Reporting its  half-year result  (a 63% rise  in  net profit of $84.7m), Genesis said the result underlines the company’s momentum as it invests for future growth in new renewable generation and enhanced customer experiences.

Chief Executive Marc England said Genesis has delivered another strong result while building capability for the future. Continue reading “Genesis expects to play key role in wind and geothermal generation while expanding into grid-scale solar power”

Contact Energy shareholders get a positive jolt from company’s latest results and renewable power prospects

Contact  Energy, New Zealand’s  largest power  company, is  also among  its  most enterprising. Currently it  is building a  168MW  geothermal plant  at Tauhara as  market demand for  renewable energy strengthens.  

The company reports  its project to investigate the world’s first-large-scale green hydrogen plant in Southland with Meridian Energy is also progressing well, with potential development partners shortlisted.

Only last week PM Jacinda Ardern said developing a “shared plan with businesses and investors” to establish a new green hydrogen industry in NZ was  one of the government’s primary economic development objectives.

Contact Energy’s shareholders  could be  understandably excited, therefore,  when the  company  this week reported a  70% rise in net profit to $134m  (from $78m  in the corresponding half),  just  as  CEO  Mike  Fuge   said the company was excited about the role its renewable generation was set to play in the decarbonisation of the country over the next decade. Continue reading “Contact Energy shareholders get a positive jolt from company’s latest results and renewable power prospects”

Isn’t it good, Norwegian soot

Just keep reminding yourself that things need to get worse before they get better.

Norway – a grand profiteer from blood carbon, according to the puritanical wing of the climate church – has come up with a very old and very bad answer to Europe’s energy price crisis.

According to the Times, the government is going to help pay Norwegians’ electricity bills:

“Each household is expected to save hundreds of pounds through state subsidies to cover half of power costs above a price floor over the coming months.”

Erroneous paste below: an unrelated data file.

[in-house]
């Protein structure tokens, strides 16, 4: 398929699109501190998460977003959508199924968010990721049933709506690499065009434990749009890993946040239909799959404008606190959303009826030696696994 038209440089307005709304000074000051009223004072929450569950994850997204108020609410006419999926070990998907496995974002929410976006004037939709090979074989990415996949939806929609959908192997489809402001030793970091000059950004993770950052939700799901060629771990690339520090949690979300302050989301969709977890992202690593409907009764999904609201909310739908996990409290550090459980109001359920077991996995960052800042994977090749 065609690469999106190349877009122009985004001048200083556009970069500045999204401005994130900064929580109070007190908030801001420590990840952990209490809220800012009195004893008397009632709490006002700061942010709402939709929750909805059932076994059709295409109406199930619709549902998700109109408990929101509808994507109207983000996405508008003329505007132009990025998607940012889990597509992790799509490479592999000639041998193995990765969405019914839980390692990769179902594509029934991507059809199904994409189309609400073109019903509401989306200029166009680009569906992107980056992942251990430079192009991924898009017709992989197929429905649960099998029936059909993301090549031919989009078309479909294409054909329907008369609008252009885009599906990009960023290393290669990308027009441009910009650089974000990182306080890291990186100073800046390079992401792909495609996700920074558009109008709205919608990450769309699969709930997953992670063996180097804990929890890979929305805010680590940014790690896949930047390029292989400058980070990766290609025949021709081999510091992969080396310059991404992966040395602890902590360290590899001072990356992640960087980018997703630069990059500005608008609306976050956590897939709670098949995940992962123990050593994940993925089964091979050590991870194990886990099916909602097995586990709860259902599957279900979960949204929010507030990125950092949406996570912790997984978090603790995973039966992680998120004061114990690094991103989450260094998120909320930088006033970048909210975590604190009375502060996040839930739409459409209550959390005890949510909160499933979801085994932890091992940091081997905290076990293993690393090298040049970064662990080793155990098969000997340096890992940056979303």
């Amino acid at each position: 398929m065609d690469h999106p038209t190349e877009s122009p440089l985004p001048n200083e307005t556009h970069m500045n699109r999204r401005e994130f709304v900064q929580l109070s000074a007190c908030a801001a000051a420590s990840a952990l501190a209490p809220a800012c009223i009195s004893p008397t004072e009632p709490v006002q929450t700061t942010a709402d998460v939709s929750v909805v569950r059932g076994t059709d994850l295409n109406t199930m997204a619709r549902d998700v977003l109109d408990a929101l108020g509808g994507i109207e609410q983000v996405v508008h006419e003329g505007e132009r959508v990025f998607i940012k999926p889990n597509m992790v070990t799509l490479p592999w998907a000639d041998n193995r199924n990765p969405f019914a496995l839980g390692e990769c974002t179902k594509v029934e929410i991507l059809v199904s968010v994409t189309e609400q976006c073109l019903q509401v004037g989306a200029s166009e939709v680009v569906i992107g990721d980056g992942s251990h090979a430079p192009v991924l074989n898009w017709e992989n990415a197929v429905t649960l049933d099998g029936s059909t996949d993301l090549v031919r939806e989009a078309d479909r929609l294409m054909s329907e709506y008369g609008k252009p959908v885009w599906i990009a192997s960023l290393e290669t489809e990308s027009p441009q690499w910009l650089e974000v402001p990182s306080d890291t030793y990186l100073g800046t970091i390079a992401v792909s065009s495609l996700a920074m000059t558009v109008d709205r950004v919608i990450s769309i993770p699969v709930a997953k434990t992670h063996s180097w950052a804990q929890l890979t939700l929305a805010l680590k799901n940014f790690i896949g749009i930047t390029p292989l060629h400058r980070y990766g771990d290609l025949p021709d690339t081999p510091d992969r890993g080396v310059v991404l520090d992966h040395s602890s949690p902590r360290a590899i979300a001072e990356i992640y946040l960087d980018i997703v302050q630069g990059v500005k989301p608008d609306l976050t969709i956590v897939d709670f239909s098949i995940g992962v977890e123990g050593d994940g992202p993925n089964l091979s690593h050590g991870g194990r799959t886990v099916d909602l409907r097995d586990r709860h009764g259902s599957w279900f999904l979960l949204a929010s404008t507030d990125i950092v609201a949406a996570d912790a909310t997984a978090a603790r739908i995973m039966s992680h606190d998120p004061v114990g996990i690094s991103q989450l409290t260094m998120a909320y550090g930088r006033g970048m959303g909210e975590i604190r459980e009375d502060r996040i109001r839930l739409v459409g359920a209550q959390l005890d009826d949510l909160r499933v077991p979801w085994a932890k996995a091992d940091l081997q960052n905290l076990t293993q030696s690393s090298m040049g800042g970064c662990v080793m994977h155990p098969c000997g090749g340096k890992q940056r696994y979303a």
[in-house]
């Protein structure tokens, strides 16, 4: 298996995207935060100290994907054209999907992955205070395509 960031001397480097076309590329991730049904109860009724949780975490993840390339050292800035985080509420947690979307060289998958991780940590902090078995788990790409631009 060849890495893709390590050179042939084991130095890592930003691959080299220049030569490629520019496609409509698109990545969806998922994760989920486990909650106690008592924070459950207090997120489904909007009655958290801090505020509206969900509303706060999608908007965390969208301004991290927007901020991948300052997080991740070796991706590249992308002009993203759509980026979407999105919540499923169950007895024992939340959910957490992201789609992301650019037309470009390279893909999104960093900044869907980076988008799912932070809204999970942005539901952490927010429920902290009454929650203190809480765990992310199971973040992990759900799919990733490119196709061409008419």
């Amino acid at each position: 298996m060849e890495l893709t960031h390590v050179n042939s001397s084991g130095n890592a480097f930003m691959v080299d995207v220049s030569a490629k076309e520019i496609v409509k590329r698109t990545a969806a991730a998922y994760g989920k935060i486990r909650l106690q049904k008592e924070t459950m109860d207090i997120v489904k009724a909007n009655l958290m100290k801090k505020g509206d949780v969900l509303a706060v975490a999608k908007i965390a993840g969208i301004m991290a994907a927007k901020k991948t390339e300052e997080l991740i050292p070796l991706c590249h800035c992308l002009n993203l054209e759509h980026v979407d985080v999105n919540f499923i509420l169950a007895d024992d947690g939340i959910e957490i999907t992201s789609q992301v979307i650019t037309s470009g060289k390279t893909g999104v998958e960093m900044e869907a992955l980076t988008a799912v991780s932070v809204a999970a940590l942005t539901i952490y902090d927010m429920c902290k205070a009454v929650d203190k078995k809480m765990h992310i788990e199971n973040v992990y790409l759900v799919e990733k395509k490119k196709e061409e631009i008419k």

Continue reading “Isn’t it good, Norwegian soot”

Energy markets: the more they change, the more they stay the same

Insanity is doing the same thing over and over and expecting different results.

Which, with baroque variations, is the story from the UK domestic energy market.

As we’ve reported before, the market is suffering from the unfortunate conjunction of soaring input prices and a populist price cap.  As suppliers collapse into the consumer-funded government safety net, the regulator is thrashing around trying to cobble together a fix which might avoid prices rising to their true level too fast, without offending voters or damaging long-term supply.

Continue reading “Energy markets: the more they change, the more they stay the same”

And trouble in the East as well …

Tyrants prefer to move when their enemies are weak, divided or both.  So no surprise to see Russia’s Vladimir Putin fresh from his triumph in coercing Moldova, to stirring up trouble in the Balkans, supporting Belarus’s migrant-based diplomacy, blackmailing the EU over energy supplies this winter, and ratcheting up the threat of military action against Ukraine.

Well, that’s the view from the London-based Daily Telegraph, which points out that Putin has been sending clear and consistent messages, (punctuated by use of force in Georgia, Crimea and Eastern Ukraine):

Continue reading “And trouble in the East as well …”

It will be a good day when Judith Curry is better known than Greta Thunberg

The world climate revival meeting in Glasgow ended with Alok Sharma (the UK’s minister to COP26, as well as the presiding chief priest) in tears over a last minute word change.  The countries which have built more coal fired capacity, more quickly, than just about anyone else in history (that’s you China and India) would only agree to phase its use “down”, rather than “out”.

Despite the (quite literal) imprecations of hellfire, the only truly substantive outcome of the conference may be the Chinese government’s practical suggestion that the world should aim for a global temperature increase of 2°.  (Bill Gates also chipped in some climate realism, noting that 1.5° was probably unachievable.)

Continue reading “It will be a good day when Judith Curry is better known than Greta Thunberg”